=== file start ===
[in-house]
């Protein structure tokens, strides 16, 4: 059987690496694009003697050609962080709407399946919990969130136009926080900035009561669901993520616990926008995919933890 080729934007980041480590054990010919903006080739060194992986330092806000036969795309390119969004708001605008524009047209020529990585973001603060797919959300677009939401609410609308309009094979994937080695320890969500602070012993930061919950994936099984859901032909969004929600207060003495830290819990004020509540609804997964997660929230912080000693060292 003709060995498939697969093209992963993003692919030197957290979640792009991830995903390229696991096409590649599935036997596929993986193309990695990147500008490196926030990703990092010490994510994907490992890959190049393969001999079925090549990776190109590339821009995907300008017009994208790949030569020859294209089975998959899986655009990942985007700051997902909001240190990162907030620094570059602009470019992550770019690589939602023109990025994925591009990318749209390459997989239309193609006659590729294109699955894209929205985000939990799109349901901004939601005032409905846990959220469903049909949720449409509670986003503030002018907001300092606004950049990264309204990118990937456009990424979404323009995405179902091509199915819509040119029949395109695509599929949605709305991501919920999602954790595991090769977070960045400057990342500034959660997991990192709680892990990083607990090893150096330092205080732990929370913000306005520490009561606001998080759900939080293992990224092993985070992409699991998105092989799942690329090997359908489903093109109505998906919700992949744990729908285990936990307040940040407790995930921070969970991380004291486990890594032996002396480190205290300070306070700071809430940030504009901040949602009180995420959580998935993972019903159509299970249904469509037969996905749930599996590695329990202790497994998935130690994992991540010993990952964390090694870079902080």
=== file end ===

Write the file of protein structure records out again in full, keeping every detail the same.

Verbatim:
[in-house]
């Protein structure tokens, strides 16, 4: 059987690496694009003697050609962080709407399946919990969130136009926080900035009561669901993520616990926008995919933890 080729934007980041480590054990010919903006080739060194992986330092806000036969795309390119969004708001605008524009047209020529990585973001603060797919959300677009939401609410609308309009094979994937080695320890969500602070012993930061919950994936099984859901032909969004929600207060003495830290819990004020509540609804997964997660929230912080000693060292 003709060995498939697969093209992963993003692919030197957290979640792009991830995903390229696991096409590649599935036997596929993986193309990695990147500008490196926030990703990092010490994510994907490992890959190049393969001999079925090549990776190109590339821009995907300008017009994208790949030569020859294209089975998959899986655009990942985007700051997902909001240190990162907030620094570059602009470019992550770019690589939602023109990025994925591009990318749209390459997989239309193609006659590729294109699955894209929205985000939990799109349901901004939601005032409905846990959220469903049909949720449409509670986003503030002018907001300092606004950049990264309204990118990937456009990424979404323009995405179902091509199915819509040119029949395109695509599929949605709305991501919920999602954790595991090769977070960045400057990342500034959660997991990192709680892990990083607990090893150096330092205080732990929370913000306005520490009561606001998080759900939080293992990224092993985070992409699991998105092989799942690329090997359908489903093109109505998906919700992949744990729908285990936990307040940040407790995930921070969970991380004291486990890594032996002396480190205290300070306070700071809430940030504009901040949602009180995420959580998935993972019903159509299970249904469509037969996905749930599996590695329990202790497994998935130690994992991540010993990952964390090694870079902080």